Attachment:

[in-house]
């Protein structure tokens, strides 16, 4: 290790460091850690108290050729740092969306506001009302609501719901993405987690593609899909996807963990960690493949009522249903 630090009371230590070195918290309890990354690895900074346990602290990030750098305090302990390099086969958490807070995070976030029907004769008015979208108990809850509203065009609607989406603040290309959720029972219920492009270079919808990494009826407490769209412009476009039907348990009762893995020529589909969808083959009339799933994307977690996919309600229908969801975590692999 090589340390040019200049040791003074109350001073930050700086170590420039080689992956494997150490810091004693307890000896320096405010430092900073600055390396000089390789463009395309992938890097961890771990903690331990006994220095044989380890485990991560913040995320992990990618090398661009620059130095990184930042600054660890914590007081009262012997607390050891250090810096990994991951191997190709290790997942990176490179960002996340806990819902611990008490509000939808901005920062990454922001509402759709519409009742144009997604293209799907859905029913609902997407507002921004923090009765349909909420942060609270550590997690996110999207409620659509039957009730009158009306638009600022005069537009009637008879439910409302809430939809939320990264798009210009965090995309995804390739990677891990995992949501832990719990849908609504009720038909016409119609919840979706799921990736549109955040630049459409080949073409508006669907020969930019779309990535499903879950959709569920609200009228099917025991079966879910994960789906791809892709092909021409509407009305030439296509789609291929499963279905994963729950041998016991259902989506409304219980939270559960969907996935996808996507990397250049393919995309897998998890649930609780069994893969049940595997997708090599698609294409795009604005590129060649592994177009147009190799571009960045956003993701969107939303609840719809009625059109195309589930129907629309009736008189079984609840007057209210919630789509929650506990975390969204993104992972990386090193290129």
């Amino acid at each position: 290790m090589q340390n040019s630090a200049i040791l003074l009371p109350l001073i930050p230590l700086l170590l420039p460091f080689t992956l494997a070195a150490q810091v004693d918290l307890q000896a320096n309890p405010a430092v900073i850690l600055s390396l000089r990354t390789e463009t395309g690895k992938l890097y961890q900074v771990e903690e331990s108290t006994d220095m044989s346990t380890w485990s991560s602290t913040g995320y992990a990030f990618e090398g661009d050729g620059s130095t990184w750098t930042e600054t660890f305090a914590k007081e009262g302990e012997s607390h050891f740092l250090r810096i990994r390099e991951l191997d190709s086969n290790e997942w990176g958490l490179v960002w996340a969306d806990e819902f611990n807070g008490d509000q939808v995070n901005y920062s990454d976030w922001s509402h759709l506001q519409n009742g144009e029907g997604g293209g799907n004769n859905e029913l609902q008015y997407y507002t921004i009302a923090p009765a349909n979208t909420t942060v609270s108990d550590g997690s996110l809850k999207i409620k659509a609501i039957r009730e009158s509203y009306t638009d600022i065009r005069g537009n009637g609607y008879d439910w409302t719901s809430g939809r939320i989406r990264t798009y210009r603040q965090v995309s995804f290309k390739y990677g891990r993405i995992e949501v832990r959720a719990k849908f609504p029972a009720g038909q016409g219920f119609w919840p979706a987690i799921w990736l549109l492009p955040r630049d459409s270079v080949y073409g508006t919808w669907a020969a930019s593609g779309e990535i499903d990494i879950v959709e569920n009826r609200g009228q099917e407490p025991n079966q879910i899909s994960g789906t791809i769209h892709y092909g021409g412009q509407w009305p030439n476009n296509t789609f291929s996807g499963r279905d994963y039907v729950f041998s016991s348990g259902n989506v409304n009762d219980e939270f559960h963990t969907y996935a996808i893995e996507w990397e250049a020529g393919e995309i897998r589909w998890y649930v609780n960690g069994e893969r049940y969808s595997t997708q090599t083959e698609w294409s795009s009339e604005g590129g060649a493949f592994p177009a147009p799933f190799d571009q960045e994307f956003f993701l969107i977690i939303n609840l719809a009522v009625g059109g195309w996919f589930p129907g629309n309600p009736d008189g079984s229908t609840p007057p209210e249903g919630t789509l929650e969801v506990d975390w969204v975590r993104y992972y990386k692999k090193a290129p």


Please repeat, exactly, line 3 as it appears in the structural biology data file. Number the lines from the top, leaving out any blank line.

């Amino acid at each position: 290790m090589q340390n040019s630090a200049i040791l003074l009371p109350l001073i930050p230590l700086l170590l420039p460091f080689t992956l494997a070195a150490q810091v004693d918290l307890q000896a320096n309890p405010a430092v900073i850690l600055s390396l000089r990354t390789e463009t395309g690895k992938l890097y961890q900074v771990e903690e331990s108290t006994d220095m044989s346990t380890w485990s991560s602290t913040g995320y992990a990030f990618e090398g661009d050729g620059s130095t990184w750098t930042e600054t660890f305090a914590k007081e009262g302990e012997s607390h050891f740092l250090r810096i990994r390099e991951l191997d190709s086969n290790e997942w990176g958490l490179v960002w996340a969306d806990e819902f611990n807070g008490d509000q939808v995070n901005y920062s990454d976030w922001s509402h759709l506001q519409n009742g144009e029907g997604g293209g799907n004769n859905e029913l609902q008015y997407y507002t921004i009302a923090p009765a349909n979208t909420t942060v609270s108990d550590g997690s996110l809850k999207i409620k659509a609501i039957r009730e009158s509203y009306t638009d600022i065009r005069g537009n009637g609607y008879d439910w409302t719901s809430g939809r939320i989406r990264t798009y210009r603040q965090v995309s995804f290309k390739y990677g891990r993405i995992e949501v832990r959720a719990k849908f609504p029972a009720g038909q016409g219920f119609w919840p979706a987690i799921w990736l549109l492009p955040r630049d459409s270079v080949y073409g508006t919808w669907a020969a930019s593609g779309e990535i499903d990494i879950v959709e569920n009826r609200g009228q099917e407490p025991n079966q879910i899909s994960g789906t791809i769209h892709y092909g021409g412009q509407w009305p030439n476009n296509t789609f291929s996807g499963r279905d994963y039907v729950f041998s016991s348990g259902n989506v409304n009762d219980e939270f559960h963990t969907y996935a996808i893995e996507w990397e250049a020529g393919e995309i897998r589909w998890y649930v609780n960690g069994e893969r049940y969808s595997t997708q090599t083959e698609w294409s795009s009339e604005g590129g060649a493949f592994p177009a147009p799933f190799d571009q960045e994307f956003f993701l969107i977690i939303n609840l719809a009522v009625g059109g195309w996919f589930p129907g629309n309600p009736d008189g079984s229908t609840p007057p209210e249903g919630t789509l929650e969801v506990d975390w969204v975590r993104y992972y990386k692999k090193a290129p």